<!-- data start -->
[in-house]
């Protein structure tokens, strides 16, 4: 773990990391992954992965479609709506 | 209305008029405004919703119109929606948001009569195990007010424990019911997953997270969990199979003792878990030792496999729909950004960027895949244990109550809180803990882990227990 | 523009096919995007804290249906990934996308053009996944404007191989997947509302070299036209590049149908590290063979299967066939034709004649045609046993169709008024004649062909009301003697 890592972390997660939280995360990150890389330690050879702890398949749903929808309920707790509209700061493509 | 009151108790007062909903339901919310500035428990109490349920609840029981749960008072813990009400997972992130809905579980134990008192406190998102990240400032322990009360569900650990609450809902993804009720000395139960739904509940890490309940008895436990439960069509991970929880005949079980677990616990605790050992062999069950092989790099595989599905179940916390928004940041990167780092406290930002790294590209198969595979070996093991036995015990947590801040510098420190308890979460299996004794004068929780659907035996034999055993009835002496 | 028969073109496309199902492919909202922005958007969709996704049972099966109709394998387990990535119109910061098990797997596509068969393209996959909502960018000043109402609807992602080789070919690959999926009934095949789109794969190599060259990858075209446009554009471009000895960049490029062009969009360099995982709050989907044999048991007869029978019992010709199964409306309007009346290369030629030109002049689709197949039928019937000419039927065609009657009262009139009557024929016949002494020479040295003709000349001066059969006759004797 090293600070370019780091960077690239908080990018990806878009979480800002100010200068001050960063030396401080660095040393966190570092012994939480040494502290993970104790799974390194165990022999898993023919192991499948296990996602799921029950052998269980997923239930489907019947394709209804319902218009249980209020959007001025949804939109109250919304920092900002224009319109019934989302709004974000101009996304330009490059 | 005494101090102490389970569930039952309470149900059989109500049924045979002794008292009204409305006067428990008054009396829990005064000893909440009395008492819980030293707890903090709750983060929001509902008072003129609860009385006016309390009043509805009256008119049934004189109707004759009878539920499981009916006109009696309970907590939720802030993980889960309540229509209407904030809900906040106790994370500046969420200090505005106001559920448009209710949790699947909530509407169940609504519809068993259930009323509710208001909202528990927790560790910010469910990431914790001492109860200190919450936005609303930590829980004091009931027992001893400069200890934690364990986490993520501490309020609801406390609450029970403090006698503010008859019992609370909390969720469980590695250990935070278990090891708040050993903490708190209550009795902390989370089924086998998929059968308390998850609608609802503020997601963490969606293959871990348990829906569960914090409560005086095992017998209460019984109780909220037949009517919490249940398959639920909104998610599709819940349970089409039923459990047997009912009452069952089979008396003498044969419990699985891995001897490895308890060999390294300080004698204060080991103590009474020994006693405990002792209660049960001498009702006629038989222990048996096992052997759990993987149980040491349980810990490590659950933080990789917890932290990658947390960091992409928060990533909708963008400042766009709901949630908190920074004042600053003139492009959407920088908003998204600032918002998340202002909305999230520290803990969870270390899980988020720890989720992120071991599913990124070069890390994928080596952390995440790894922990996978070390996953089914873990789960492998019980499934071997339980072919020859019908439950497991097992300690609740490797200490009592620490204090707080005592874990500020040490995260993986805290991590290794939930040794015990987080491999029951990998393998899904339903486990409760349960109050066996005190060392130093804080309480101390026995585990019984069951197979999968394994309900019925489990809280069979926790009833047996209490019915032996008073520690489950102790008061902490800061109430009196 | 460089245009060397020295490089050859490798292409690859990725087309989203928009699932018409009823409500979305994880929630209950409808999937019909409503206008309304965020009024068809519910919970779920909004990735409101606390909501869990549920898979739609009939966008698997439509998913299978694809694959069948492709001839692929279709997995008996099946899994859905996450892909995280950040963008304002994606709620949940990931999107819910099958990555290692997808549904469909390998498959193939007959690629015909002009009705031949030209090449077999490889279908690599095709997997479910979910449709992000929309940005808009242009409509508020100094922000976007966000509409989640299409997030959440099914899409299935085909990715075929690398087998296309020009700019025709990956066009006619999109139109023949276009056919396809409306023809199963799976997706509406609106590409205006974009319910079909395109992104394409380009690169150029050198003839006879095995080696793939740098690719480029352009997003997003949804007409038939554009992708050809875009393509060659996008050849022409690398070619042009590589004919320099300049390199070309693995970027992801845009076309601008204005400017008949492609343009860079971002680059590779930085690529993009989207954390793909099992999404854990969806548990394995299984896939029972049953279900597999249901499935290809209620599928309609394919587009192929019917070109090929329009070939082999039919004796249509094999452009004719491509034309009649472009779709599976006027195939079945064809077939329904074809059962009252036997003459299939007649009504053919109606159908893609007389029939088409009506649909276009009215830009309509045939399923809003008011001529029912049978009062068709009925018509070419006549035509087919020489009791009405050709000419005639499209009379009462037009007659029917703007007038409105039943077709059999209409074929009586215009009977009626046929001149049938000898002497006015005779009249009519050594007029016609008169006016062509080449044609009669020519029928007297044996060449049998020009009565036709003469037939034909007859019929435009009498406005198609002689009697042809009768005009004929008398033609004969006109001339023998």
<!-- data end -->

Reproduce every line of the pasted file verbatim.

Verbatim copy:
[in-house]
């Protein structure tokens, strides 16, 4: 773990990391992954992965479609709506 | 209305008029405004919703119109929606948001009569195990007010424990019911997953997270969990199979003792878990030792496999729909950004960027895949244990109550809180803990882990227990 | 523009096919995007804290249906990934996308053009996944404007191989997947509302070299036209590049149908590290063979299967066939034709004649045609046993169709008024004649062909009301003697 890592972390997660939280995360990150890389330690050879702890398949749903929808309920707790509209700061493509 | 009151108790007062909903339901919310500035428990109490349920609840029981749960008072813990009400997972992130809905579980134990008192406190998102990240400032322990009360569900650990609450809902993804009720000395139960739904509940890490309940008895436990439960069509991970929880005949079980677990616990605790050992062999069950092989790099595989599905179940916390928004940041990167780092406290930002790294590209198969595979070996093991036995015990947590801040510098420190308890979460299996004794004068929780659907035996034999055993009835002496 | 028969073109496309199902492919909202922005958007969709996704049972099966109709394998387990990535119109910061098990797997596509068969393209996959909502960018000043109402609807992602080789070919690959999926009934095949789109794969190599060259990858075209446009554009471009000895960049490029062009969009360099995982709050989907044999048991007869029978019992010709199964409306309007009346290369030629030109002049689709197949039928019937000419039927065609009657009262009139009557024929016949002494020479040295003709000349001066059969006759004797 090293600070370019780091960077690239908080990018990806878009979480800002100010200068001050960063030396401080660095040393966190570092012994939480040494502290993970104790799974390194165990022999898993023919192991499948296990996602799921029950052998269980997923239930489907019947394709209804319902218009249980209020959007001025949804939109109250919304920092900002224009319109019934989302709004974000101009996304330009490059 | 005494101090102490389970569930039952309470149900059989109500049924045979002794008292009204409305006067428990008054009396829990005064000893909440009395008492819980030293707890903090709750983060929001509902008072003129609860009385006016309390009043509805009256008119049934004189109707004759009878539920499981009916006109009696309970907590939720802030993980889960309540229509209407904030809900906040106790994370500046969420200090505005106001559920448009209710949790699947909530509407169940609504519809068993259930009323509710208001909202528990927790560790910010469910990431914790001492109860200190919450936005609303930590829980004091009931027992001893400069200890934690364990986490993520501490309020609801406390609450029970403090006698503010008859019992609370909390969720469980590695250990935070278990090891708040050993903490708190209550009795902390989370089924086998998929059968308390998850609608609802503020997601963490969606293959871990348990829906569960914090409560005086095992017998209460019984109780909220037949009517919490249940398959639920909104998610599709819940349970089409039923459990047997009912009452069952089979008396003498044969419990699985891995001897490895308890060999390294300080004698204060080991103590009474020994006693405990002792209660049960001498009702006629038989222990048996096992052997759990993987149980040491349980810990490590659950933080990789917890932290990658947390960091992409928060990533909708963008400042766009709901949630908190920074004042600053003139492009959407920088908003998204600032918002998340202002909305999230520290803990969870270390899980988020720890989720992120071991599913990124070069890390994928080596952390995440790894922990996978070390996953089914873990789960492998019980499934071997339980072919020859019908439950497991097992300690609740490797200490009592620490204090707080005592874990500020040490995260993986805290991590290794939930040794015990987080491999029951990998393998899904339903486990409760349960109050066996005190060392130093804080309480101390026995585990019984069951197979999968394994309900019925489990809280069979926790009833047996209490019915032996008073520690489950102790008061902490800061109430009196 | 460089245009060397020295490089050859490798292409690859990725087309989203928009699932018409009823409500979305994880929630209950409808999937019909409503206008309304965020009024068809519910919970779920909004990735409101606390909501869990549920898979739609009939966008698997439509998913299978694809694959069948492709001839692929279709997995008996099946899994859905996450892909995280950040963008304002994606709620949940990931999107819910099958990555290692997808549904469909390998498959193939007959690629015909002009009705031949030209090449077999490889279908690599095709997997479910979910449709992000929309940005808009242009409509508020100094922000976007966000509409989640299409997030959440099914899409299935085909990715075929690398087998296309020009700019025709990956066009006619999109139109023949276009056919396809409306023809199963799976997706509406609106590409205006974009319910079909395109992104394409380009690169150029050198003839006879095995080696793939740098690719480029352009997003997003949804007409038939554009992708050809875009393509060659996008050849022409690398070619042009590589004919320099300049390199070309693995970027992801845009076309601008204005400017008949492609343009860079971002680059590779930085690529993009989207954390793909099992999404854990969806548990394995299984896939029972049953279900597999249901499935290809209620599928309609394919587009192929019917070109090929329009070939082999039919004796249509094999452009004719491509034309009649472009779709599976006027195939079945064809077939329904074809059962009252036997003459299939007649009504053919109606159908893609007389029939088409009506649909276009009215830009309509045939399923809003008011001529029912049978009062068709009925018509070419006549035509087919020489009791009405050709000419005639499209009379009462037009007659029917703007007038409105039943077709059999209409074929009586215009009977009626046929001149049938000898002497006015005779009249009519050594007029016609008169006016062509080449044609009669020519029928007297044996060449049998020009009565036709003469037939034909007859019929435009009498406005198609002689009697042809009768005009004929008398033609004969006109001339023998």